“Programming” is what it does to YOU

I recently finished reading Rafe Esquith’s Lighting Their Fires: Raising Extraordinary Children in a Mixed-up, Muddled-up, Shook-up World. Teachers might recognize Esquith as the author of another book:

tlyhof

Apparently Esquith is a bit of a pyro.

He’s clearly an amazing dude. Unfortunately, I guess, he’s also a SuperTeacher – you know the type. Hollywood, in particular, is quite taken with the superhuman teacher (see Dangerous Minds, Freedom Writers, etc.), a  problem that has been brought up more than once, but perhaps best by Tom Moore of the New York Times:

No, the most dangerous message such films promote is that what schools really need are heroes. This is the Myth of the Great Teacher.

Films like “Freedom Writers” portray teachers more as missionaries than professionals, eager to give up their lives and comfort for the benefit of others, without need of compensation. Ms. Gruwell sacrifices money, time and even her marriage for her job.

Her behavior is not represented as obsessive or self-destructive, but driven — necessary, even…. In order to be a good teacher, she has to be a hero. [article]

Esquith is one of these hero teachers who devotes his life to his kids – and no one can fault him that. It’s just that it gives the world the wrong idea. Most of us can’t give that much of ourselves. It raises the question – how exactly does he suggest we teach like our hair’s on fire, without burning out?

ltf But that’s not what this book was about. It wasn’t written for teachers, but for parents, and the gist of the book was that we (as a society) are raising our kids pretty badly. And after I got done being irritated at him for perpetuating the myth of the hero teacher, I fell in love with (most) of Lighting Their Fires.

Particularly the part about screen time.

I can’t even begin to express how much I loath computer games/video games. I totally get that there are positives to their use: problem-solving, hand-eye coordination, military training/recruitment, and entertainment. But the negatives I can collect would require their own blog post. As regards this entry, games screw with kids’ attention spans, waste their time, and wreak havoc on their literacy by undermining their ability to visualize and get taken in by the written word.

And then there’s television. And here’s where my stomach starts to flip a little.

I did not grow up as a TV-watcher. We didn’t have the every-channel-under-the-sun cable plan, and in fact, we only had the Disney channel when they had their free preview weeks around Christmas break. No MTV, no HBO. We weren’t sports watchers, nor were sitcoms a part of our lives. I watched your usual kid shows, both when I was little and then while my little sister was a preschooler. I preferred Dumbo’s Circus to The Simpsons, which even as a middle schooler I found to be inappropriate for children.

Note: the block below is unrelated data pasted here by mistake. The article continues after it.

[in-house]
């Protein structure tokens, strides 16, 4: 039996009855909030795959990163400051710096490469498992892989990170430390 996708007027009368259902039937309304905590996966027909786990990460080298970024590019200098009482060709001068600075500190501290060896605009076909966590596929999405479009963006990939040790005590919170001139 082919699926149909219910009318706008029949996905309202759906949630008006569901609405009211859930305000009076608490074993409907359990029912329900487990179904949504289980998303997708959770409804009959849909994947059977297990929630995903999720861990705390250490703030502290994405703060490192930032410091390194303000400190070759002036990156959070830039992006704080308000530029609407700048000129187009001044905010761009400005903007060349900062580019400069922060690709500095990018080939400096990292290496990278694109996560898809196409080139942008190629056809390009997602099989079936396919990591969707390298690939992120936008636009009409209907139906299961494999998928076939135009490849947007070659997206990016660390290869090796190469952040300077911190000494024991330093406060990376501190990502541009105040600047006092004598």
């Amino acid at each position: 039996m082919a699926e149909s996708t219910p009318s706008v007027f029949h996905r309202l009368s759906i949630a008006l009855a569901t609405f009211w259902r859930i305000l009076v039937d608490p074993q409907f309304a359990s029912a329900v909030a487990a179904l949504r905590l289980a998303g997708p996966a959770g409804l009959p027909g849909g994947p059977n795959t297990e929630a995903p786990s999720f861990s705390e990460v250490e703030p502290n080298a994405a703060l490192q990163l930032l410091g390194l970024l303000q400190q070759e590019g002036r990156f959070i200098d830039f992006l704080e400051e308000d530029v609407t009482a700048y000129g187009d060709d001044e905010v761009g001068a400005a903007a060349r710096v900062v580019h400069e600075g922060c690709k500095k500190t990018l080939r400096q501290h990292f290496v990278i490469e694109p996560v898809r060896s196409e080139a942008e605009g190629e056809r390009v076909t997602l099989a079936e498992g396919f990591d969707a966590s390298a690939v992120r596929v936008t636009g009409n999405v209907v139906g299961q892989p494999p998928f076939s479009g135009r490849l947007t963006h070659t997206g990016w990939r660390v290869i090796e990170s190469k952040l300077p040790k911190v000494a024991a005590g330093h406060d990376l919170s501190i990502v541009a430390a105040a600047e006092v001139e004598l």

(Okay, and I just got the biggest warm-fuzzy EVER from watching that.)

Anyway, I thought that an awful lot of people were screwing up their lives by spending them in front of the boob tube. One of the first things I did in college kill your televisionwas to put a “kill your television” bumper sticker on my dorm room door. I was one of the only people in my dorm – even as an honor’s dorm – without a TV in her room. I wasn’t radical about it; honestly, I could care less what anyone else did with their spare time. But being eighteen and all college-y, I wanted others to know how counter-culture I was being by promoting teeveecide.

Three years later, the Mr-to-be and I got to know each other on his sofa in front of The West Wing. What a great show – the sort of show that justifies television. If more programming was like that, there’d be fewer teeveecidal freshmen in the world. But from watching WW we went to watching West Wing and Trading Spaces, and from there added another show, and another. The Mr. had been raised with television, and I didn’t put up much of a fight.

Today, I feel like our lives consist of work and television. And it’s an addiction. I hate it so much, and yet I love it. Which show to stop watching? The competition reality shows are the ones that really devour me; I feel strong about cutting out TV until Project Runway or Top Chef starts up again. And don’t get me wrong; I feel like these sorts of shows have some sort of redeeming value. There’s a certain amount of educational value as well as entertainment with that sort of show. Perhaps not so much with American Idol, which I also adore – and then we start getting into Glee…. And how could I fall asleep without listening to Jon Stewart as I get ready for bed?

Gah.

I want to raise my kids, whenever they come into my life, the way I was raised. I want them to want to read instead of watch cartoons or push buttons. I’m not sure the Mr. will agree. Then again, when we got married, we locked horns over whether or not to have any hard alcohol in the house (with kids) – and now I think he feels the same as I do. So maybe by the time it’s an issue, we’ll have reached a compromise? Or maybe I’m borrowing trouble. Then again, it’s not like I’m having any more luck turning away from TV than he is. I’m not even trying.

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